By T.A. Hendrickson
The latest development in the controversy over Metro’s plan for a bus rapid transit (BRT) line in Eagle Rock came on October 24, when the agency announced it would study a 134 Freeway route through town in addition to the Colorado Boulevard route already on the table.
The development was seen as a victory for Eagle Rockers who have opposed Metro’s plan to run the BRT on Colorado Boulevard. It was also seen as a concession from Metro, which had previously rejected a 134 Freeway route in favor of the Colorado Boulevard route.
On closer inspection, however, it’s not clear at this point what studying a 134 Freeway route really means. The confusion stems from apparent differences within Metro about just how far the agency will go in analyzing a freeway option.
Narrow or broad?
The illustration above shows the freeway route that Metro says it intends to study. The route bypasses Eagle Rock, hopping onto the freeway at Harvey Drive in Glendale and continuing into Pasadena. A 134 Freeway alignment without stops in Eagle Rock is the same route that Metro already considered and rejected, a point that was confirmed by a Metro spokesperson who told the Boulevard Sentinel that Metro would study “the 134 option that was previously removed.”
So, in effect, Metro is planning a brand new study of a previously rejected idea – an idea in which the debate is framed in all-or-nothing terms: Either you have a route with stops on Colorado Boulevard or a route on the 134 Freeway with no local stops.
But is that really the choice?
During the public discussion in Eagle Rock in the past several months, some stakeholders have called for examining a middle way – namely, a route along the 134 Freeway with stops near the freeway on- and off-ramps. Potential stops mentioned for the west end of town included Harvey Drive (technically Glendale, but close) or West Broadway; for the east end of town, Figueroa Street at Colorado Boulevard was mentioned. The point of blending a freeway option with freeway-adjacent stops would be to serve riders while preserving the boulevard.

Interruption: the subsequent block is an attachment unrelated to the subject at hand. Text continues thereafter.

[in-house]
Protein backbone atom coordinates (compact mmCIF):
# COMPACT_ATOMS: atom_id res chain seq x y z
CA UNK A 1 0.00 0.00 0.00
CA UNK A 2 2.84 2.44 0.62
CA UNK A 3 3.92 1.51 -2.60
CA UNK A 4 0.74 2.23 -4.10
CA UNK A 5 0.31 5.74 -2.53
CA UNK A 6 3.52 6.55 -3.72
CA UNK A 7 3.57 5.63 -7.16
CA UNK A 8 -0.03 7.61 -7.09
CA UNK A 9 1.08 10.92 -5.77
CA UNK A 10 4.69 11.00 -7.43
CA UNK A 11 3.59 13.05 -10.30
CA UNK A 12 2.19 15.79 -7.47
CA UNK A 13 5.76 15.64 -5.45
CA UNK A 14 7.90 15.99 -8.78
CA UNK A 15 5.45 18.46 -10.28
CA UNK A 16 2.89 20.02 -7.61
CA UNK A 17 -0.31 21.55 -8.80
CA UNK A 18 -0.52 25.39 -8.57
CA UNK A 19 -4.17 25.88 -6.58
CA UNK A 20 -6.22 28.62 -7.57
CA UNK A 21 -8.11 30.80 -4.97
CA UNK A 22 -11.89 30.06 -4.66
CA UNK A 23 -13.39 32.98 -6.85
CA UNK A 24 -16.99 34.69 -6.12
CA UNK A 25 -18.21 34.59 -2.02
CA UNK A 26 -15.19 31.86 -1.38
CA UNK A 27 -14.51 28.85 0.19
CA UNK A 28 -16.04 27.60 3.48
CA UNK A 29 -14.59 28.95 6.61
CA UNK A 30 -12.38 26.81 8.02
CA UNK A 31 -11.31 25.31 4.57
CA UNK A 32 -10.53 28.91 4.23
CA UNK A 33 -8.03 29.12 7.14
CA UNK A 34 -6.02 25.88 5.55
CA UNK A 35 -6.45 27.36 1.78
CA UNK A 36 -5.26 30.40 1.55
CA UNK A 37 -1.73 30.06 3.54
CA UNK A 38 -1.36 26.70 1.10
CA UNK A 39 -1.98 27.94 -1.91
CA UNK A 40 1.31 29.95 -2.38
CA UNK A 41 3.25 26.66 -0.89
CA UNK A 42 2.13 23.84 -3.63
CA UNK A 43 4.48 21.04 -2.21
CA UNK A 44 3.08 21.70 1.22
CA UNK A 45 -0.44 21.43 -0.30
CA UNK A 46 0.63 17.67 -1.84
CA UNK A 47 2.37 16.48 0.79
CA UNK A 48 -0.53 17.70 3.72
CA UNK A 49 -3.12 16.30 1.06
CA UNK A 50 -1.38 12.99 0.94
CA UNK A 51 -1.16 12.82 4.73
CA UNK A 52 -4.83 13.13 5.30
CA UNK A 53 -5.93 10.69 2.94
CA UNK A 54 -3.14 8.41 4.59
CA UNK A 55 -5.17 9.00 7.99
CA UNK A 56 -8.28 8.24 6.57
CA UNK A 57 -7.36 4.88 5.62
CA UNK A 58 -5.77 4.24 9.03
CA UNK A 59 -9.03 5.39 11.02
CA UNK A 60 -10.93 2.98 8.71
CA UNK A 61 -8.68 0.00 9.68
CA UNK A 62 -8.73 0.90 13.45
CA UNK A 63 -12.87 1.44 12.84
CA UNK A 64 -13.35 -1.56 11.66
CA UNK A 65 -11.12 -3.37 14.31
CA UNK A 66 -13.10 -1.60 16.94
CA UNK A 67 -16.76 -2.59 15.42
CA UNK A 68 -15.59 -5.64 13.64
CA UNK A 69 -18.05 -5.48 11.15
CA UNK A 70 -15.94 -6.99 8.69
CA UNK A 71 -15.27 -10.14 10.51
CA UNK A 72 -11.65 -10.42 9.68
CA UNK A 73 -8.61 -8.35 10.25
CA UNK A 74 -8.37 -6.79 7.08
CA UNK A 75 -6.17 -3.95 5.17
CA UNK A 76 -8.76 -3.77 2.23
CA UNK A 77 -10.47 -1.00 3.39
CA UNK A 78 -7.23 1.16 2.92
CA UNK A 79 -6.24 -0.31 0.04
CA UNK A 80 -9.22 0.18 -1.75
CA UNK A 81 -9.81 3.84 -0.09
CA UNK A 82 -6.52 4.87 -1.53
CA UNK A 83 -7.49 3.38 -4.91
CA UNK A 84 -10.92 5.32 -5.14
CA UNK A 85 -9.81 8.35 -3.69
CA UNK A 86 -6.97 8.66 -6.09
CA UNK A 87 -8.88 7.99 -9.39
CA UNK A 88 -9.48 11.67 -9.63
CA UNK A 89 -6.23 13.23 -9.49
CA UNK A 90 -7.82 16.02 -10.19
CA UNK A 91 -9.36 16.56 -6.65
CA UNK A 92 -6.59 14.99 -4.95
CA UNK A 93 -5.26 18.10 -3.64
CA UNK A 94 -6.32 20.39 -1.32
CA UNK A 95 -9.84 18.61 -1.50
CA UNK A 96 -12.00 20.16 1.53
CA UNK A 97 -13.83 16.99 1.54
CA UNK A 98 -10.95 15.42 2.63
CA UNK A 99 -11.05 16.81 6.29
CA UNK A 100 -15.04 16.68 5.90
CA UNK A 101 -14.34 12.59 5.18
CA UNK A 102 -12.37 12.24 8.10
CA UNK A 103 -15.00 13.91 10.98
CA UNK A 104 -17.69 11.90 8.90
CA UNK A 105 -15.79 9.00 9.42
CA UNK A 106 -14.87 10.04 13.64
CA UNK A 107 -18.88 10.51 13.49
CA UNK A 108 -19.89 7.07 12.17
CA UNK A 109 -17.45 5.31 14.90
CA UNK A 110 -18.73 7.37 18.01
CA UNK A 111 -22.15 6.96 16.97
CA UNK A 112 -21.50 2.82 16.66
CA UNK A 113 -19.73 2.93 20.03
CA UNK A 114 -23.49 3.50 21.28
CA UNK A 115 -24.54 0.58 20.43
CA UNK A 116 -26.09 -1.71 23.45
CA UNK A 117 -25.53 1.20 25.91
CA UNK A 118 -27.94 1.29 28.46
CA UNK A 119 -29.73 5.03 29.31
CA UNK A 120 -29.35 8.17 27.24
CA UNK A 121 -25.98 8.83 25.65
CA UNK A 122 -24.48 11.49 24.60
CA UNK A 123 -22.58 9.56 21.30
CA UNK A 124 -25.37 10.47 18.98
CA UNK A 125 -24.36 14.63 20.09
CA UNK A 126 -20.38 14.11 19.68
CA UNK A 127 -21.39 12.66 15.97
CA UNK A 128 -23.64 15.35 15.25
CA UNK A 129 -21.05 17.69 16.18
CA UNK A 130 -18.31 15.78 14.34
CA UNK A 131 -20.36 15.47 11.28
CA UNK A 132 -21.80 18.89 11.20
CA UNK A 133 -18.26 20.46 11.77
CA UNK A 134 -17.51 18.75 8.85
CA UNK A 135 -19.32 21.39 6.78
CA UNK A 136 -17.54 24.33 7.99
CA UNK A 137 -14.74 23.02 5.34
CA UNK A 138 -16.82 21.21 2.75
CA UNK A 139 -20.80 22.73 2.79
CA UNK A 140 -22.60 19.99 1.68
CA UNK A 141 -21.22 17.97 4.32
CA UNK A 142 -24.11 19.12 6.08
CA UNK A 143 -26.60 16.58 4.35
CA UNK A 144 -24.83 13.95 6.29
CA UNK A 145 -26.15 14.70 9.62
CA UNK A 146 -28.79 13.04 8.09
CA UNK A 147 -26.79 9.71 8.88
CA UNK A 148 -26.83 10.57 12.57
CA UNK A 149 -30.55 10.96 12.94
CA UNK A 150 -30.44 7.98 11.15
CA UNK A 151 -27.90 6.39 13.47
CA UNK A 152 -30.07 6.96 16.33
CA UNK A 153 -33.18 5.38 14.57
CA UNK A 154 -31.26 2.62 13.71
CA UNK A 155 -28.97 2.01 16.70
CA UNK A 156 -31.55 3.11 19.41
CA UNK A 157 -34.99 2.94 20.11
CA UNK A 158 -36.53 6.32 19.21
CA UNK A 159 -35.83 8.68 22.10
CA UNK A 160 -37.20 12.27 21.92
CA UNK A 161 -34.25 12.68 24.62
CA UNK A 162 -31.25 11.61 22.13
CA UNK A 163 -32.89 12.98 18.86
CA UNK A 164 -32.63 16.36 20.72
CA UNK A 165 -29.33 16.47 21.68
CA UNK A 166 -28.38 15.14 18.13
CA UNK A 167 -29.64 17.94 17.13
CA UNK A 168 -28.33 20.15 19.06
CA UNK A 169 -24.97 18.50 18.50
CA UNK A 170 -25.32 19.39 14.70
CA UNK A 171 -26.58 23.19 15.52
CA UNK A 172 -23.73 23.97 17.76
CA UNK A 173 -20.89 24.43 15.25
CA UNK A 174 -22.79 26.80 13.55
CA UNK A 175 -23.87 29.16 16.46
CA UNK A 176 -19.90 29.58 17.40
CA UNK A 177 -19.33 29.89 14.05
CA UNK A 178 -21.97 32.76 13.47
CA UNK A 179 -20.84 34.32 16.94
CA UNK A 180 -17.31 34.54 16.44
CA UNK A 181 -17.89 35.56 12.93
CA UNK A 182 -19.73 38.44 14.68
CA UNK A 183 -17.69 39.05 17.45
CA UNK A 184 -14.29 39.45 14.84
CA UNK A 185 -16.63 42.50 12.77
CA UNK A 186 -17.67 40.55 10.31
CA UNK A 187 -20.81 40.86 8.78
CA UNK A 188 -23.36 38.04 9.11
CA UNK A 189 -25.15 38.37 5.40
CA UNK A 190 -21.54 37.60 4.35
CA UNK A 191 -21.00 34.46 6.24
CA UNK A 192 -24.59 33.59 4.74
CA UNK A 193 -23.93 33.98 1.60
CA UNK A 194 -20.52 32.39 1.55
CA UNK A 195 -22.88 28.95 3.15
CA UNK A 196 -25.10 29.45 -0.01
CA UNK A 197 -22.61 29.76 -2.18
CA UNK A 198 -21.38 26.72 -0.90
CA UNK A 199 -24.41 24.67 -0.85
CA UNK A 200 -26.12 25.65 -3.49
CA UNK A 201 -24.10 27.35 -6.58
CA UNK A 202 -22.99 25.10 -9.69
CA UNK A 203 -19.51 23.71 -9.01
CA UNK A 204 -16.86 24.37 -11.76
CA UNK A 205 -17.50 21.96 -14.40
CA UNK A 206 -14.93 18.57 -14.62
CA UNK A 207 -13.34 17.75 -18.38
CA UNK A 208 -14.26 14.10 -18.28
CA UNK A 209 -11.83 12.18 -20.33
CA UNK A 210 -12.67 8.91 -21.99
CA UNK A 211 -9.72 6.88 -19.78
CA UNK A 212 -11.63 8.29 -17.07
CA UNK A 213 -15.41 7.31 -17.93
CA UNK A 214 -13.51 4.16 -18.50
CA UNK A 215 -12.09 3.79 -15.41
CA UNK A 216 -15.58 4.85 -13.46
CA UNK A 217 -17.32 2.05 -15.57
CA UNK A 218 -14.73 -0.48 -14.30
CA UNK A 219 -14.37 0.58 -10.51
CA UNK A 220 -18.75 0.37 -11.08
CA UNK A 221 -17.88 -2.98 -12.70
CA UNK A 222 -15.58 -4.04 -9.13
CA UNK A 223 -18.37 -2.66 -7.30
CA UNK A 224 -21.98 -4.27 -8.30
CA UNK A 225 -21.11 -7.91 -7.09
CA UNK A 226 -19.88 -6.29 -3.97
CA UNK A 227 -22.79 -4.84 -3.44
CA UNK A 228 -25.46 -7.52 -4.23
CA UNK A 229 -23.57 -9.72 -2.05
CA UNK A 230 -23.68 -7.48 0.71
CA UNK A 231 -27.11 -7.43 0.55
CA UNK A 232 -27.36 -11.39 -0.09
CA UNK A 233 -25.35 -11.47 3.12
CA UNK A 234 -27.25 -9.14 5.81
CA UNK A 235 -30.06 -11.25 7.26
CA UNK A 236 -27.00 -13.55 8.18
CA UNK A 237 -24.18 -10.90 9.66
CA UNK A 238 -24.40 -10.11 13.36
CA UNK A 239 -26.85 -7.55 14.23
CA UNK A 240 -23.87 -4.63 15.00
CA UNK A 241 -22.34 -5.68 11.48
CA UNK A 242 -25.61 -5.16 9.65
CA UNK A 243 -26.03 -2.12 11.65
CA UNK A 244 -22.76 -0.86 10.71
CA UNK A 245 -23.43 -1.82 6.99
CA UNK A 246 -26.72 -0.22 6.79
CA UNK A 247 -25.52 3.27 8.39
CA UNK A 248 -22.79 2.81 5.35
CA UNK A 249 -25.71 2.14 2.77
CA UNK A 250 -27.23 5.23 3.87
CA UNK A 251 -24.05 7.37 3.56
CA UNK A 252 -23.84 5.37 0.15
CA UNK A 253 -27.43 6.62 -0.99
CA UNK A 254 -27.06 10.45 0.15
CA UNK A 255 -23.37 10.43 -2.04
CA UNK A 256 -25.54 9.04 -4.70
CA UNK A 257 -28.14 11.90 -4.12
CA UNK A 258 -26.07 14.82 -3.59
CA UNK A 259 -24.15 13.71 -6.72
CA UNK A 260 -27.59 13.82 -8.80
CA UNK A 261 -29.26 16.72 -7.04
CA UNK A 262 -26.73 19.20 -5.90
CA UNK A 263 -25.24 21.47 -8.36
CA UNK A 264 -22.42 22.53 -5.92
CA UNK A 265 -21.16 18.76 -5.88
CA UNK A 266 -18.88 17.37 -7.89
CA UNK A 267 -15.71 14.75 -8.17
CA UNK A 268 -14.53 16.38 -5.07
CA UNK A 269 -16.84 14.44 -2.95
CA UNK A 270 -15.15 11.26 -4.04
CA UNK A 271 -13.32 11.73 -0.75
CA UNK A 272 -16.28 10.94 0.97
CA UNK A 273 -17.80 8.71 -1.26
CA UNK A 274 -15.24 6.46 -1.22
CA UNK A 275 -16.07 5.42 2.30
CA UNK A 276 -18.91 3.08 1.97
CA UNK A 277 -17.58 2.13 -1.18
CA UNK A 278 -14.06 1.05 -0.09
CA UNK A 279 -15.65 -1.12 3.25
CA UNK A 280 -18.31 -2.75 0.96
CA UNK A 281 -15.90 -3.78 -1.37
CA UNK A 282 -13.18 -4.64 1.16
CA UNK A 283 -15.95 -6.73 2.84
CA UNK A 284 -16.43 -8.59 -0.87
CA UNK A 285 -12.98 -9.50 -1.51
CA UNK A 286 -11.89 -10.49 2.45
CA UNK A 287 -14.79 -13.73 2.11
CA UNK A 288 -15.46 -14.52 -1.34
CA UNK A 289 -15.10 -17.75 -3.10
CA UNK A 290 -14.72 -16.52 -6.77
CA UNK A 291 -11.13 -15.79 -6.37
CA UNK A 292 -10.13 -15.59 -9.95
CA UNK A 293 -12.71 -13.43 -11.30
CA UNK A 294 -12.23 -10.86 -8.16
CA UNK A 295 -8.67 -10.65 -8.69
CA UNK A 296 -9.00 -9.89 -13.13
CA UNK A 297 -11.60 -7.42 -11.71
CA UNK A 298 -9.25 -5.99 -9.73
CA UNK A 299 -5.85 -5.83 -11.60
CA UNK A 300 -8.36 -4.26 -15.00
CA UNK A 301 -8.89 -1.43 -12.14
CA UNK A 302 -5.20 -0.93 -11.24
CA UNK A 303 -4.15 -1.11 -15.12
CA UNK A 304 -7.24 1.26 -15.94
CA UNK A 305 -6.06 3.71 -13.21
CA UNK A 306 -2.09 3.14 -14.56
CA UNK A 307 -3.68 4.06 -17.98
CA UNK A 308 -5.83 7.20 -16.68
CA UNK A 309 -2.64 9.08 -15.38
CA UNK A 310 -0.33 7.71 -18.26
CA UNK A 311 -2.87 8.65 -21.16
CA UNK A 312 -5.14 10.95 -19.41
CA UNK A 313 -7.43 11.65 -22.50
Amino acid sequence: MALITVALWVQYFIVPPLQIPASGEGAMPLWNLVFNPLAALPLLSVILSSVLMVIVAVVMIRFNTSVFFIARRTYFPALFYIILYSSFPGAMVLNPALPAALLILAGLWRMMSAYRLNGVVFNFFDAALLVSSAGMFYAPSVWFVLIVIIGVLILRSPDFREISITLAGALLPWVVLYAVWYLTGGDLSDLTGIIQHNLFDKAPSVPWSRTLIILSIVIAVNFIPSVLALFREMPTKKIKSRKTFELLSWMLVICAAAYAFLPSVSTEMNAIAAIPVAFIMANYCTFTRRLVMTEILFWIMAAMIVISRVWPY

To find out if that middle way would be considered, the Boulevard Sentinel asked Hilda Solis, the L.A. County Supervisor who represents Eagle Rock and is a Metro Board Member, if Metro would be instructed to study a 134 Freeway route with stops near the freeway ramps at both ends of town.
The reply, through her spokesperson, Michael Kapp, was that “Metro will study and identify potential stations for the new 134 route option,” including how buses can exit and enter the freeway, the location of future stations and how passengers will access those stations. “Stations at or adjacent to the Harvey Drive and Figueroa Street freeway ramps are likely the closest potential stops to Eagle Rock,” wrote Kapp, adding, “All possibilities will be considered.”
Solis’ view of the freeway option is more expansive than the one mapped out by Metro. It better reflects how the public discussion has developed. It may not be where Metro planners want to go, given their previously stated preference for a Colorado Boulevard route. But if the goal is to thoroughly vet the options, it is where they need to be led.
Another Chance to Participate in the BRT Discussion
Metro will hold five interactive workshops with the public this month. The workshops will let participants share their vision of what bus rapid transit should look like in their community and what urban design elements they would like to see in the project.
Meeting dates and locations in Eagle Rock are:
Saturday, November 16, 2019 (Three sessions to choose from)
Session #1: 9 – 10:30 a.m.
Session #2: 11:30 a.m. – 1 p.m.
Session #3: 2 – 3:30 p.m.
Yosemite Recreation Center
1840 Yosemite Drive
Metro asks that you RSVP via Eventbrite: http://tinyurl.com/y5qxmhvx or by email at firstname.lastname@example.org or by phone 213-418-3228
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T.A. Hendrickson, a native of Eagle Rock, is the editor of the Boulevard Sentinel, and a former member of the Editorial Board of the New York Times. Hendrickson is committed to local news reporting and to finding a way forward for local news outlets in today's challenging media markets.